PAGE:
The name Crimmont is an age-old Dalriadan-Scottish nickname
for a person noted as a guardian. The name, which is Mac Cruimein
in Gaelic, is derived from the Old Norse Hromund,
which means famed protector.
Early Origins of the Crimmont family
The surname Crimmont was first found in on the Isle of Skye
, where they were hereditary Pipers to the MacLeods of Dunvegan
and founded the famous College of Piping, the most celebrated of its kind in the world. They were said to be the greatest Pipers of all Gaeldom.
Early History of the Crimmont family
This web page shows only a small excerpt of our Crimmont research.Another 195 words (14 lines of text) covering the years 153 and 1533 are included under the topic Early Crimmont History in all our PDF Extended History products and printed products wherever possible.
Crimmont Spelling Variations
The translation of Gaelic names in the Middle Ages was not a task undertaken with great care. Records from that era show an enormous number of spelling variations
, even in names referring to the same person. Over the years Crimmont has appeared as MacCrimmon, MacRimmon, MacCrummen, MacCrummin, Crimmon, Crimmons, Crimmin and many more.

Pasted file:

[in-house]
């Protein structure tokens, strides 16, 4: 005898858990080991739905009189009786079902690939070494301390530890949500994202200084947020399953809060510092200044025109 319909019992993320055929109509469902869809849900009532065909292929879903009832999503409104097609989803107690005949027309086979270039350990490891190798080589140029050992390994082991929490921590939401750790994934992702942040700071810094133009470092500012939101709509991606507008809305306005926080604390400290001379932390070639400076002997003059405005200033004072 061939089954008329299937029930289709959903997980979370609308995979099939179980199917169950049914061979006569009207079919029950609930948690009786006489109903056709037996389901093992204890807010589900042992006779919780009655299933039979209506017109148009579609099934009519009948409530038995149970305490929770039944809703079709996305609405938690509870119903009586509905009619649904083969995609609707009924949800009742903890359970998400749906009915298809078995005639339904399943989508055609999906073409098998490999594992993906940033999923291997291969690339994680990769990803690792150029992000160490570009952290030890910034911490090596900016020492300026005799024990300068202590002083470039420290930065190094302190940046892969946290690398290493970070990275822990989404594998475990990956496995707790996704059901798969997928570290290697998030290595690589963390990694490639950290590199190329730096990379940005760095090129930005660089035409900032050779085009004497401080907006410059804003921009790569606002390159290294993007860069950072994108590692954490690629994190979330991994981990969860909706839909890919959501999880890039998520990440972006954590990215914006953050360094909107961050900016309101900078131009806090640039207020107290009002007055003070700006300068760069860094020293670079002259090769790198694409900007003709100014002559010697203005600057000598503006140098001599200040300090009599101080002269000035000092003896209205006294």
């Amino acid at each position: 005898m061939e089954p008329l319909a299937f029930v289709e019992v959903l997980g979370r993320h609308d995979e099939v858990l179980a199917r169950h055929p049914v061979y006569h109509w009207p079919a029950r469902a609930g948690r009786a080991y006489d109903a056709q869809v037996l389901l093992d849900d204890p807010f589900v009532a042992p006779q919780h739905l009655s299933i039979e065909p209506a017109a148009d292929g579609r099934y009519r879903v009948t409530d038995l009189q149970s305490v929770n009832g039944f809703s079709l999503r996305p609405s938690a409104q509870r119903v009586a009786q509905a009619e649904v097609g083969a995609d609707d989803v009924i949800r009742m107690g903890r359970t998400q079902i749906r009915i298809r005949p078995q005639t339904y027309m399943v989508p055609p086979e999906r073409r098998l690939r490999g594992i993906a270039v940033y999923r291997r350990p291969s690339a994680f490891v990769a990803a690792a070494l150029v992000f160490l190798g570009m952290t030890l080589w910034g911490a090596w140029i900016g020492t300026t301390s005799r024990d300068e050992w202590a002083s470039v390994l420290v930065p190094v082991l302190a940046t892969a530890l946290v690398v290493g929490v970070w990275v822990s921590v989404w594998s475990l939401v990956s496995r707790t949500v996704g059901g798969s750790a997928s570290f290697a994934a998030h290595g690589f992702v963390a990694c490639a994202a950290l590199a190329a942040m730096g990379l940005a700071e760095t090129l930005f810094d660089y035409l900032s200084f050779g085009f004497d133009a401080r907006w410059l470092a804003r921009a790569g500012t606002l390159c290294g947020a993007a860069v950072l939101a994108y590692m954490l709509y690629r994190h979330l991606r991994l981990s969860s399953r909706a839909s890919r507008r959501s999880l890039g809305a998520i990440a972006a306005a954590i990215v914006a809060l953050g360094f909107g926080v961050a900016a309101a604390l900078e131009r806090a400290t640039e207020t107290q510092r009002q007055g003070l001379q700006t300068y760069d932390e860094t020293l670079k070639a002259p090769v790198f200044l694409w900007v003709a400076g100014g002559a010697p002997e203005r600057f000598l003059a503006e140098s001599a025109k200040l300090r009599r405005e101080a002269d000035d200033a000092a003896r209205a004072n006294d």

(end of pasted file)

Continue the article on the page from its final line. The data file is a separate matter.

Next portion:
Early Notables of the Crimmont family (pre 1700)
More information is included under the topic Early Crimmont Notables in all our PDF Extended History products
and printed products wherever possible.
Migration of the Crimmont family to the New World and Oceana
Dalriadan families proliferated in North America. Their descendants still populate many communities in the eastern parts of both the United States and Canada. Some settled in Canada as United Empire Loyalists, in the wake of the American War of Independence
. Families on both sides of the border have recovered much of their heritage in the 20th century through Clan
societies and highland games. Analysis of immigration records indicates that some of the first North American immigrants bore the name Crimmont or a variant listed above: Donald MacCrimmon, who arrived in Philadelphia in 1847; W. Crimmond arrived in New York in 1822; John Crimmin arrived in Philadelphia in 1861.
The Crimmont Motto
The motto was originally a war cry or slogan. Mottoes first began to be shown with arms in the 14th and 15th centuries, but were not in general use until the 17th century. Thus the oldest coats of arms generally do not include a motto. Mottoes seldom form part of the grant of arms: Under most heraldic authorities, a motto is an optional component of the coat of arms, and can be added to or changed at will; many families have chosen not to display a motto.
Motto: Permitte caetera divis
Motto Translation: Leave the rest to the Gods.